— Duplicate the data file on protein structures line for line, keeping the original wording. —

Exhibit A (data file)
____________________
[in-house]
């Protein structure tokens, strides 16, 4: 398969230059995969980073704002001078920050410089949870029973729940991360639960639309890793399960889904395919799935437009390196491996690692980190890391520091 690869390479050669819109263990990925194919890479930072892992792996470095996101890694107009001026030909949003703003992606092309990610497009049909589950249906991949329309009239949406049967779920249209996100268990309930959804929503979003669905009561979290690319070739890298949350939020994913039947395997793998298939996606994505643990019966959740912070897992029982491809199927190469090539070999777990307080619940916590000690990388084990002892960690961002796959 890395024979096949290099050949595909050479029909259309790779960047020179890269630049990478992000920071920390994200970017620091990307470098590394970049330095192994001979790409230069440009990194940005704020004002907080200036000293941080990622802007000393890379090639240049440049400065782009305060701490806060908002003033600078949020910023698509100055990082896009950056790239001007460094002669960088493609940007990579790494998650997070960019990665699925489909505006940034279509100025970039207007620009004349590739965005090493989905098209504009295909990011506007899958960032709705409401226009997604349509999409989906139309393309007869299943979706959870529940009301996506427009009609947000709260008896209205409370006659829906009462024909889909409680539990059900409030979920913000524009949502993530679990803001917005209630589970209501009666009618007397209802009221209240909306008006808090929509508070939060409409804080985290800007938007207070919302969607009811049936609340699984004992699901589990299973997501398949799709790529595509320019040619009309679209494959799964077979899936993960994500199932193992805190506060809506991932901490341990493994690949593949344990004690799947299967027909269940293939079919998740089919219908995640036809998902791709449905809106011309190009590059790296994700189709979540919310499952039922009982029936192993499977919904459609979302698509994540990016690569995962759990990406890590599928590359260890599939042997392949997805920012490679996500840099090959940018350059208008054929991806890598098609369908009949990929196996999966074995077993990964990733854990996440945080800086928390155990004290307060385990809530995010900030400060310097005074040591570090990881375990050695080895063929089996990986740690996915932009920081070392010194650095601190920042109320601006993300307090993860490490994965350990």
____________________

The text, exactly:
[in-house]
């Protein structure tokens, strides 16, 4: 398969230059995969980073704002001078920050410089949870029973729940991360639960639309890793399960889904395919799935437009390196491996690692980190890391520091 690869390479050669819109263990990925194919890479930072892992792996470095996101890694107009001026030909949003703003992606092309990610497009049909589950249906991949329309009239949406049967779920249209996100268990309930959804929503979003669905009561979290690319070739890298949350939020994913039947395997793998298939996606994505643990019966959740912070897992029982491809199927190469090539070999777990307080619940916590000690990388084990002892960690961002796959 890395024979096949290099050949595909050479029909259309790779960047020179890269630049990478992000920071920390994200970017620091990307470098590394970049330095192994001979790409230069440009990194940005704020004002907080200036000293941080990622802007000393890379090639240049440049400065782009305060701490806060908002003033600078949020910023698509100055990082896009950056790239001007460094002669960088493609940007990579790494998650997070960019990665699925489909505006940034279509100025970039207007620009004349590739965005090493989905098209504009295909990011506007899958960032709705409401226009997604349509999409989906139309393309007869299943979706959870529940009301996506427009009609947000709260008896209205409370006659829906009462024909889909409680539990059900409030979920913000524009949502993530679990803001917005209630589970209501009666009618007397209802009221209240909306008006808090929509508070939060409409804080985290800007938007207070919302969607009811049936609340699984004992699901589990299973997501398949799709790529595509320019040619009309679209494959799964077979899936993960994500199932193992805190506060809506991932901490341990493994690949593949344990004690799947299967027909269940293939079919998740089919219908995640036809998902791709449905809106011309190009590059790296994700189709979540919310499952039922009982029936192993499977919904459609979302698509994540990016690569995962759990990406890590599928590359260890599939042997392949997805920012490679996500840099090959940018350059208008054929991806890598098609369908009949990929196996999966074995077993990964990733854990996440945080800086928390155990004290307060385990809530995010900030400060310097005074040591570090990881375990050695080895063929089996990986740690996915932009920081070392010194650095601190920042109320601006993300307090993860490490994965350990």